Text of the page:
Shell splits with ALEC over climate change

Royal Dutch Shell recently announced that it would be cutting ties to the conservative lobbying group, the American Legislative Exchange Council (ALEC). ALEC has been around since the early 1970s, and ever since the organization has been lobbying for less government regulation of industry and the economy. Lately, this desire for less regulation has caused serious friction with environmentalists, as ALEC has been lobbying against incentive programs like cap-and-trade, emissions-reduction programs like Pres. Obama’s Clean Power Plan, and subsidies for alternative energy sources such as wind and solar.

For years, Shell has gone on record stating that they acknowledge that climate change is real, and that they are taking steps to clean up their industry and make the switch to alternative energies as soon as it is feasible. For as many years, environmentalists have called their words hollow, pointing at Shell’s continued risky behavior (such as their recent plans to drill in the Arctic). The split with ALEC could be Shell’s way of demonstrating that they are more than just talk. Whether Shell will heed the advice of countless environmental groups and halt their exploration of the Arctic remains to be seen, but splitting with ALEC could be a sign of progress.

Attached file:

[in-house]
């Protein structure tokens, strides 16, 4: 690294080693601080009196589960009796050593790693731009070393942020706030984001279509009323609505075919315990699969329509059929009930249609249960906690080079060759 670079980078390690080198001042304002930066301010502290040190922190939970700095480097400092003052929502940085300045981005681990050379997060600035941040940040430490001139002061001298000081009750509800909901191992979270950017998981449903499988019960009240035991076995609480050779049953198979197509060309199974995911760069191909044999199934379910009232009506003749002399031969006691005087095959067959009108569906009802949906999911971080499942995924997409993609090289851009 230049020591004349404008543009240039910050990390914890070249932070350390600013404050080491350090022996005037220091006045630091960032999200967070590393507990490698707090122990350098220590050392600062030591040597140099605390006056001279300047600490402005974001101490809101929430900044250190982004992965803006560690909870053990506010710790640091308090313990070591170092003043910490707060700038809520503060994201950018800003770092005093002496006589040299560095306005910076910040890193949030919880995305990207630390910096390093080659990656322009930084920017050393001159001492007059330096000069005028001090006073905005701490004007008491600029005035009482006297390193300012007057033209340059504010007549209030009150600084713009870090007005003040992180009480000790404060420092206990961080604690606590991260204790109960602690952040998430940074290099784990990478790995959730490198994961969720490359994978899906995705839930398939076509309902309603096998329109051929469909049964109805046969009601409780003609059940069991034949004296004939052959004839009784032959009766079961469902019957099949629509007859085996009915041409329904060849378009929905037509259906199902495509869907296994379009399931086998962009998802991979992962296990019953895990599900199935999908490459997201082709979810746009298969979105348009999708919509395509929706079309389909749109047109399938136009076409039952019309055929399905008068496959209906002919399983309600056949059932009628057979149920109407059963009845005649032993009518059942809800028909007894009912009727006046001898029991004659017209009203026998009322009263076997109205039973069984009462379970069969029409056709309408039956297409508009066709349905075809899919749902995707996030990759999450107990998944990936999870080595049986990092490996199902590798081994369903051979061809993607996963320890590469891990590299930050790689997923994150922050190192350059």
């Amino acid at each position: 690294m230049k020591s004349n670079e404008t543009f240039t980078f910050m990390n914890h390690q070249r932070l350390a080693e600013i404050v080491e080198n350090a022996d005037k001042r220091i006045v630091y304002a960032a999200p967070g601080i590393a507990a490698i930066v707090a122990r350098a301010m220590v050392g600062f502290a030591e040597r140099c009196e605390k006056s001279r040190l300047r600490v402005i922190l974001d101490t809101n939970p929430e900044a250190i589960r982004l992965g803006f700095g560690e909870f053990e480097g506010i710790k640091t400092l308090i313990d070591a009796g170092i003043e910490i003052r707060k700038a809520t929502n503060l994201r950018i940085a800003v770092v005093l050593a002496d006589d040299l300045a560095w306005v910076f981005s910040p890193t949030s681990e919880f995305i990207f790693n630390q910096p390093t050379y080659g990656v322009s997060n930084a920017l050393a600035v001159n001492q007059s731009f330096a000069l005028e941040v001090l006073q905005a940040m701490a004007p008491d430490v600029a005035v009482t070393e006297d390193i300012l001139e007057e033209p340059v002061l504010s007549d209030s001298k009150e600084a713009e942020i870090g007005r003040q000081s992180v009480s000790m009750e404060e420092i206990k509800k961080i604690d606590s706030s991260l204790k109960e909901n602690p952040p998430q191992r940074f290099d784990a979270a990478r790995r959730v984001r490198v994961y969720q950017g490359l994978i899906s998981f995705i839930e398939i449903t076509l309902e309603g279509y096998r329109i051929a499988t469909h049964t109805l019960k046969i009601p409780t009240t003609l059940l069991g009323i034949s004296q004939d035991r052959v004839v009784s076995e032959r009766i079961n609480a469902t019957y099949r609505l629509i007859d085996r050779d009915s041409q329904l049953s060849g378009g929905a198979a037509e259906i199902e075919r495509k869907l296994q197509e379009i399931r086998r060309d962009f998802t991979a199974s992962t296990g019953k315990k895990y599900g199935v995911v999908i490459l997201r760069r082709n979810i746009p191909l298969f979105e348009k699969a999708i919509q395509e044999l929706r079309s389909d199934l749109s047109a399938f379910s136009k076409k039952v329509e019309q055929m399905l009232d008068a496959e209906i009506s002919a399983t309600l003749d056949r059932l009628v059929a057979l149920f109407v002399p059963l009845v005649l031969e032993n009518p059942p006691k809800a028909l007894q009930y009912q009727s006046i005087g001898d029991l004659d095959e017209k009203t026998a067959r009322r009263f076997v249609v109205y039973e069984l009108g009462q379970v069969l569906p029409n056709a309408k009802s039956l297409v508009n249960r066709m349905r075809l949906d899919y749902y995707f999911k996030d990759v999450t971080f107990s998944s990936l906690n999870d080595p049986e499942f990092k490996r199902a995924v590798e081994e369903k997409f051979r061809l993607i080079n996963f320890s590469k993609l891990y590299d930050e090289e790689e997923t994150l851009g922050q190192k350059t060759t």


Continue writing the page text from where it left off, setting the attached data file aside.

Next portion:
The move to cut ties with ALEC is a response to both external and internal impetus. Last fall, the Union of Concerned Scientists (the group which released their “climate deception dossiers” last month) ran a campaign asking Shell to make the split. Even Shell’s own shareholders have asked Shell to review and manage its climate change risks.

Shell follows in the footsteps of such corporate giants as BP oil, Google, Yahoo, and Facebook in severing ties with the lobbying group. As the consensus on climate change is becoming more and more accepted by the public, actions directly counter to climate change solutions are translating into lost revenues for ALEC. If the trends continue, ALEC will need to change its tune vis-à-vis climate change, or lose its privileged spot as a leading lobbying group.